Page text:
# Adventures in Tmux, Tmuxinator, and Powerline

## Fiddling with terminals

After a few conversations with coworker, I found myself seeing possible uses for tmux in my workflows - in particular for working on Hugo. That led to thoughts of scripting tmux with tmuxinator and making it pretty with Powerline.

## iTerm2 Splits or tmux Panes

Before those conversations led to ~6 hours of late-night exploration, I had been using iTerm2 splits happily. Each time I needed to restart my terminals though, I needed to subdivide my windows again. My workflow often consists of two exploration terminals (top left and top right), one Hugo server session (bottom left), and one terminal for writing a post on what I was exploring (botom right).

The effort of splitting the window was ameliorated by learning the shortcut keys to doing so. But the need to navigate each of the splits to a specfic directory and always kick off the hugo server -D in one of them made me think automatically doing so each time that I wanted to work on this project would be handy.

And when I stumbled on references to the text triumvirate I was lured in by the eye candy - not just for tmux but vim as well.

## Instaling tmux, tmuxinator, and Powerline

The installation of the tools I needed wasn’t too bad.

 1 2  > brew install tmux > gem install tmuxinator 

### Wait, I Don’t Need to Install Powerline for tmux?!

As it turns out, in order to get some of the pretty statuslines in tmux you only need a Powerline-patched font and some .tmux.conf changes. No need to install the Python extension unless you also want vim to have a pretty statusline too. More time that night than I would like to admit was spent trying to navigate the Byzantine instructions - with all their seemingly conflicting “note” sections - of installing with pip and then configuring in various files.

You do need to install Powerline with pip using the following command (due to PyPI naming conflicts):

 1  > pip install powerline-status 

And for vim to use Powerline for the statusline I needed this in my .vimrc:

 1 2  set rtp+=/Library/Python/2.7/site-packages/powerline/bindings/vim/ set laststatus=2 

I already had a Powerline font installed based on previous conversations with this coworker which led to the land of zsh and oh my zsh. (Yes, I know some prefer alternatives like Prezto and even the creator has admitted it’s big. Even so, I’m happy with it for the time being.) The one I chose to install based on recommendation was Menlo LG M DZ Regular for Powerline.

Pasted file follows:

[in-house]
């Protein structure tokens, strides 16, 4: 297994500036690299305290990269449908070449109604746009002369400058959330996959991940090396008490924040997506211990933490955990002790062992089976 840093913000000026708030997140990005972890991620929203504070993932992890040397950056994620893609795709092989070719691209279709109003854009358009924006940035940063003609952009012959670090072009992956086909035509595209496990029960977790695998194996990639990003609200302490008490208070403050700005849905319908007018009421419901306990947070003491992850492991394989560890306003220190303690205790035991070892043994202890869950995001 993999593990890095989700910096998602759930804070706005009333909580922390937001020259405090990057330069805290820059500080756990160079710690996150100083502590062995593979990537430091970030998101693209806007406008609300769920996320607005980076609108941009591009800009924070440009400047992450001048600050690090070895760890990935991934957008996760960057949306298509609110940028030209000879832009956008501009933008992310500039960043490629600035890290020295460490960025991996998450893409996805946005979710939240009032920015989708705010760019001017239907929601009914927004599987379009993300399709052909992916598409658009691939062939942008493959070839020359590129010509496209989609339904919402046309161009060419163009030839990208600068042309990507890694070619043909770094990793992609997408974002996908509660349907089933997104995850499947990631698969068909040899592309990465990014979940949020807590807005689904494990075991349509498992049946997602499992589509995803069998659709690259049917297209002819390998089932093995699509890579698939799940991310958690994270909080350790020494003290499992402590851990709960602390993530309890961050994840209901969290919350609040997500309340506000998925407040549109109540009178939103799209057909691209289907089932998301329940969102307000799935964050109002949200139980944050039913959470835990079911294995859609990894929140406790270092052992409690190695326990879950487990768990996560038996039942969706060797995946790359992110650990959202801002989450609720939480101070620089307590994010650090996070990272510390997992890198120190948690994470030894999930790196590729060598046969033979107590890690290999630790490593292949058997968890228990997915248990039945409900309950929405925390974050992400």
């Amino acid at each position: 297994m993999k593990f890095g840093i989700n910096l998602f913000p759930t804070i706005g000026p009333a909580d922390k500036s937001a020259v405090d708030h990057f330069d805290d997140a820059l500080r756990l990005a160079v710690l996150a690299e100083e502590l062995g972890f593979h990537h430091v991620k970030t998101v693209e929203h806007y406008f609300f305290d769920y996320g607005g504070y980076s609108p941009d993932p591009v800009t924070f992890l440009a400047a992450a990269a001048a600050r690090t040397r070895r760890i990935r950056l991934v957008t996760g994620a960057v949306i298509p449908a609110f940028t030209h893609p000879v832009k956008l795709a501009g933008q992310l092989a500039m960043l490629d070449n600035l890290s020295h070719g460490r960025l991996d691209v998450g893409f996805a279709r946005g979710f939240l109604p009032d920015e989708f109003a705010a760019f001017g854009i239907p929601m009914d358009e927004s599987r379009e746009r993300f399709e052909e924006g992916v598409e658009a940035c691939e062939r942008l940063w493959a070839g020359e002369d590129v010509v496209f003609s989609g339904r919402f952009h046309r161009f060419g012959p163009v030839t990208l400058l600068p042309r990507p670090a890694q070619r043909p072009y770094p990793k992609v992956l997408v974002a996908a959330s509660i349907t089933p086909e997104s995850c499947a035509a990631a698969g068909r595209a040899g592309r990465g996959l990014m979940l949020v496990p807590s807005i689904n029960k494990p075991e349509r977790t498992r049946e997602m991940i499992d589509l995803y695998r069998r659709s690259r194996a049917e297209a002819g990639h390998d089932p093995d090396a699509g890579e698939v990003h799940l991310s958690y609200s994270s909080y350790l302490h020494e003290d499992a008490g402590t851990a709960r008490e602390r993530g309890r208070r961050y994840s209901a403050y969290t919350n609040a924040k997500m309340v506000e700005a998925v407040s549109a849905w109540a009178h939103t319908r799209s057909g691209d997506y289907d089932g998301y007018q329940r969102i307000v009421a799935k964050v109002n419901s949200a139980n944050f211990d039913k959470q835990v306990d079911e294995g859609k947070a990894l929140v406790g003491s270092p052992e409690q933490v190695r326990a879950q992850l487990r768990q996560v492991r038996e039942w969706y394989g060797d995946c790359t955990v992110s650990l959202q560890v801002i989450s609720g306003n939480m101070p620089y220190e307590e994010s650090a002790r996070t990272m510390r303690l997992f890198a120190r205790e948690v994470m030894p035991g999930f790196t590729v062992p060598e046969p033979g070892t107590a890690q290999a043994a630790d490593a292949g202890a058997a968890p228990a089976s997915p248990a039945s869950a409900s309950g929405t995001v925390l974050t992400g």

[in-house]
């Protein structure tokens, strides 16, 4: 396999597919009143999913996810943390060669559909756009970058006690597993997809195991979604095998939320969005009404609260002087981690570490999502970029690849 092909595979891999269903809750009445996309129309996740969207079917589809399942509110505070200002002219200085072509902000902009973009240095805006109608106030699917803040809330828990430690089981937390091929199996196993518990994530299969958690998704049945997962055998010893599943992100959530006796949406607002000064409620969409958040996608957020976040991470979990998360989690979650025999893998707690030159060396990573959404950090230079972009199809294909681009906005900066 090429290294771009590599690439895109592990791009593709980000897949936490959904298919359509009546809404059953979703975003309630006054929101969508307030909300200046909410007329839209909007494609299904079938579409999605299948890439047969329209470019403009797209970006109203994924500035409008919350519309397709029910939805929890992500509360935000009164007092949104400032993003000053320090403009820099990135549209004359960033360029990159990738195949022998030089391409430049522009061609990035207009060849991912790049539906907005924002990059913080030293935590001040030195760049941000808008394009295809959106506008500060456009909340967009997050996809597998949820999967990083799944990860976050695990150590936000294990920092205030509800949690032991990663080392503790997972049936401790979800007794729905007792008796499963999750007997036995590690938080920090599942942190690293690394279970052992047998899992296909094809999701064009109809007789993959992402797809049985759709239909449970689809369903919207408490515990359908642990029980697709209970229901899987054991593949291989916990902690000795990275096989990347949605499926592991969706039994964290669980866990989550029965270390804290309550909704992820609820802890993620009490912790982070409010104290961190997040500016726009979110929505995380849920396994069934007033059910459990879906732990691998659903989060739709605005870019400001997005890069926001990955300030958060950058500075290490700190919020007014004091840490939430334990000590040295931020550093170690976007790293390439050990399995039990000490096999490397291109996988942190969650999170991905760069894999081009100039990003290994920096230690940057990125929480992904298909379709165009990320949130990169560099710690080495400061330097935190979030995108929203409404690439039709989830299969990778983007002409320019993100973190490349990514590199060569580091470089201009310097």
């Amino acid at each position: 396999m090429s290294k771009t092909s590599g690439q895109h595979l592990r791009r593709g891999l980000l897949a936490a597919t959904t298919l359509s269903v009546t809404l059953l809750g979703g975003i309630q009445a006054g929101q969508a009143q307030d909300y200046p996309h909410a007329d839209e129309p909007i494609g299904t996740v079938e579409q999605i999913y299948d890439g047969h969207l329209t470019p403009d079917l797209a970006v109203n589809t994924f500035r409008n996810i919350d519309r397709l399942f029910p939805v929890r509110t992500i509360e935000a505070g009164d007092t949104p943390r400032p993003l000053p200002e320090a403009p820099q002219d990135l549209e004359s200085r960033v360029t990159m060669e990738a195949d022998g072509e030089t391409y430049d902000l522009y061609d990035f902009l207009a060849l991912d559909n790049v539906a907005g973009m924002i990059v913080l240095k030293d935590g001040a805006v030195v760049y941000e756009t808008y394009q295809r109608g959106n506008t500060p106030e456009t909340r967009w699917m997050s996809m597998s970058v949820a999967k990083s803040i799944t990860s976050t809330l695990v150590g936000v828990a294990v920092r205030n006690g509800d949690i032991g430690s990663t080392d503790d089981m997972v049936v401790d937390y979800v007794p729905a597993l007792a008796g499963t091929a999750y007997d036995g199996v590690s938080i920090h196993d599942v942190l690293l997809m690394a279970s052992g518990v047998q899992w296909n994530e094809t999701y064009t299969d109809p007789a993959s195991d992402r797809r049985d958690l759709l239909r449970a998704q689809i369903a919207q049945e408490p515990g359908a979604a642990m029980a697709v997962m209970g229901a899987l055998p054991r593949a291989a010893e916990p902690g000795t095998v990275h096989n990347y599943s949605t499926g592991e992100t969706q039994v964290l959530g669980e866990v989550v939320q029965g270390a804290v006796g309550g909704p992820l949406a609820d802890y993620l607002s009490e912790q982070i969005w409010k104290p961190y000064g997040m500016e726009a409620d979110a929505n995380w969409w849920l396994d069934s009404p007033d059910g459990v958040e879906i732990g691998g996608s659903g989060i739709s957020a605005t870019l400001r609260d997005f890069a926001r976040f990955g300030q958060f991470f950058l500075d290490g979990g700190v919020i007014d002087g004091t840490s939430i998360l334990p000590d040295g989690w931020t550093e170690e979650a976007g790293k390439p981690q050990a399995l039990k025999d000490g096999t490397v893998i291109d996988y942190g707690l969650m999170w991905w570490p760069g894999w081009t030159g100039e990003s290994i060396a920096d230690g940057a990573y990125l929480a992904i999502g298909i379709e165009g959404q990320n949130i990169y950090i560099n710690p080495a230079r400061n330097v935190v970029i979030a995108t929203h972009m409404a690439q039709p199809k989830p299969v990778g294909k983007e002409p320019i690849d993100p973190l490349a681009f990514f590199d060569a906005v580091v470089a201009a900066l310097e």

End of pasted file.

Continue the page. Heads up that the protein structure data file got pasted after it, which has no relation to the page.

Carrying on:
#### Things You Don’t Need (YMMV)

Before that, after reading the documentation I had tried lines like the following in my .vimrc:

 1 2 3 4 5  python from powerline.vim import setup as powerline_setup python powerline_setup() python del powerline_setup :let g:powerline_pycmd = 'py' :let g:powerline_pyeval = 'py' 

And these lines in my .tmux.conf:

 1 2  run-shell "powerline-daemon -q" source "/Library/Python/2.7/site-packages/powerline/bindings/tmux/powerline.conf" 

And these lines in my .zshrc:

 1  POWERLINE_CONFIG_COMMAND="python /Library/Python/2.7/site-packages/powerline/config.py" 

None of these turned out to help and all were eventually removed despite what the documentation said.

### Basic tmuxinator Configuration

One thing you will want to do for sure is verify that you are setting the $EDITOR in your shell. Do this by running the following command:  1  > echo$EDITOR 

If that results in a blank line you will need to add the following to your shelly configuration (example for zsh as the shell and vim as the editor):

 1  export EDITOR='vim' 

#### Autocompletion

In order to get autocompletion, you need to grab the appropriate completion script for your shell of choice and install it in ~/.bin/. For me, I’m using zsh so I ended up with ~/.bin/tmuxinator.zsh.

For tmuxinator to benefit, I needed this line in .zshrc:

 1  source ~/.bin/tmuxinator.zsh 

#### Creating and Configuring tmuxinator Projects

At this point, I was able to follow the “Usage” section of the tmuxinator README to get what I needed for my four window setup described earlier.

## Configuring tmux

I also spent considerable time pulling together my .tmux.conf. When tmux failed to start when called via tmuxinator (or more likely the shorter mux) I would get some really unhelpful messages saying there was nothing listening on the default.

 1  no server running on /tmp/tmux-0/default 

### Mac Issues

As is called out in this post you will probably run into issues installing tmux via homebrew when it comes to actually running it.

The solution seems to be installing another package, reattach-to-user-namespace, with:

 1  > brew install reattach-to-user-namespace 

And adding the following line to your .tmux.conf:

 1  set -g default-command "reattach-to-user-namespace -l zsh 

One thing to be aware of is that you will find not all of the advice out there will work for you. At the time of this writing, I’m still working through how to get copy/paste to work as I would like in vim inside a tmux session and that is represented in some of the commented out lines in the file. I’m sure some of this is my lack of familiarity with the interactions between vim, tmux, and iTerm2.